Performing the lyrical : lyrical essay and the written vernacular Mandarin tradition in postwar Taiwan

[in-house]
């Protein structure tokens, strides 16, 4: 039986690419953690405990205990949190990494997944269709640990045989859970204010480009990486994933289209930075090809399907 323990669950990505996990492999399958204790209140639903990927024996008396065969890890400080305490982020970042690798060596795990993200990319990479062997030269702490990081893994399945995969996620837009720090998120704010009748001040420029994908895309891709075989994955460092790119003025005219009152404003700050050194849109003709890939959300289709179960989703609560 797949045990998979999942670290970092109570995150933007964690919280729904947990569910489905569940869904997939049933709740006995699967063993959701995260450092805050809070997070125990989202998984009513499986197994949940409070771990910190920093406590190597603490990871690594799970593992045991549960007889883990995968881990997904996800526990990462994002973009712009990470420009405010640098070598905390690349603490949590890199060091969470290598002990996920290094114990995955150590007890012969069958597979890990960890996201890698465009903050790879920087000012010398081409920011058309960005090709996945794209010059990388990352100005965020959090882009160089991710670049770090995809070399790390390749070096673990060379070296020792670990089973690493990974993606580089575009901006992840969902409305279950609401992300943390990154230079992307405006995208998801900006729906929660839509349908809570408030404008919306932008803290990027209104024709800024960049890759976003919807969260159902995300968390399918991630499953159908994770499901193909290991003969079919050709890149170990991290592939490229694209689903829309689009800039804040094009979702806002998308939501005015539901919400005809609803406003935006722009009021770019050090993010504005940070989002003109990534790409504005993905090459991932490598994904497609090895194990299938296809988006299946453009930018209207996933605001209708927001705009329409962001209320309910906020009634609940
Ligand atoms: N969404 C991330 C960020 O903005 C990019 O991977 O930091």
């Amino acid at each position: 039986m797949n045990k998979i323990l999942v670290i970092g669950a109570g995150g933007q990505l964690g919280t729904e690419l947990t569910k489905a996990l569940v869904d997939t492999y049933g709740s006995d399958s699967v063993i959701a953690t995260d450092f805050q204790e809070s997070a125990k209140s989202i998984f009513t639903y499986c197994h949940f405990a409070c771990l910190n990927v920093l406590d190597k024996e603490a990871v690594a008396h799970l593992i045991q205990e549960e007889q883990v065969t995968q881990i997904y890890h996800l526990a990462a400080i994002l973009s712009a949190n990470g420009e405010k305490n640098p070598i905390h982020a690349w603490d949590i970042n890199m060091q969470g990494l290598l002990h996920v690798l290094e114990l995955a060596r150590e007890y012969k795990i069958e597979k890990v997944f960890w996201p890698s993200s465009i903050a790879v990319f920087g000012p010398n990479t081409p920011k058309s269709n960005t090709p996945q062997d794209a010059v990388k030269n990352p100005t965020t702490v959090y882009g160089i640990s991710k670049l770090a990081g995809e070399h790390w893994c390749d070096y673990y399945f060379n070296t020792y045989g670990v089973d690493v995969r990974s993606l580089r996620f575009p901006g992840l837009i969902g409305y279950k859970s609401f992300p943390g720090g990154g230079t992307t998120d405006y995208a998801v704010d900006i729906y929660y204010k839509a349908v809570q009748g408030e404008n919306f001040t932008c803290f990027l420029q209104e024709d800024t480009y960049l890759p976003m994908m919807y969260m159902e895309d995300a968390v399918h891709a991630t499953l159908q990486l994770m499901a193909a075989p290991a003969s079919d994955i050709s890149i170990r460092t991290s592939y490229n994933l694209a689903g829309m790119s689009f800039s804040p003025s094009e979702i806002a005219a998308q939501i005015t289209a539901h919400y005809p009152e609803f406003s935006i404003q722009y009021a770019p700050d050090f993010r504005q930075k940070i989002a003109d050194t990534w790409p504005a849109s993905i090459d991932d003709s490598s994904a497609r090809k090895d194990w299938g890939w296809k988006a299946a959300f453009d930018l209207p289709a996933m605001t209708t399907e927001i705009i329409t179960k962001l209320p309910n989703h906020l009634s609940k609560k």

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Lyrical essay in Taiwan is arguably part of the most distinctive literary legacy of the Republican era of China. Despite its prominence in respective cultural contexts, the lyrical essay suffers from marginalization in the fields of modern Chinese and Sinophone literary studies, which suggests the lack of a proper framework for discussing this conservative strand of literary legacy. Emphasizing the performative dimension of lyrical essays, this dissertation probes how the lyrical essay functions by negotiating between personal emotions and common moral codes, and how it promotes a mode of literary practice that mediates moral judgments, emphasizes interactions with the society, seeks the reader’s approval, and celebrates the ritualistic repetition of specific themes. This dissertation emphasizes a period of transition in the 1980s and 1990s, during which Taiwan’s advance toward democratization and globalization created a discursive space within which the lyrical essayistis attempted to redefine a self between the new social reality and the generic conventions. The performativity of lyrical essays, for the most part, has been concealed by the belief that sincerity is the core of the style and that lyrical essays are stamped with the writer’s individuality. This dissertation includes four case studies, each exploring a different aspect of how lyrical essayistis cope with or challenge the lyrical essay’s conventions of performativity and sincerity, as well as the artistic expectations that work toward forming an ideal textual model. This study also probes how the literary virtue endorsed by the lyrical essayistic practice faced serious challenges after the 2000s, during which time the new sensibilities and digital institutions of diffusion changed expectations regarding how personal emotions should be produced and consumed. This dissertation offers an angle that highlights the unique nature of the lyrical essay and serves as a potential lens through which a comparative study of the lyrical mode of literary practices becomes more attainable.
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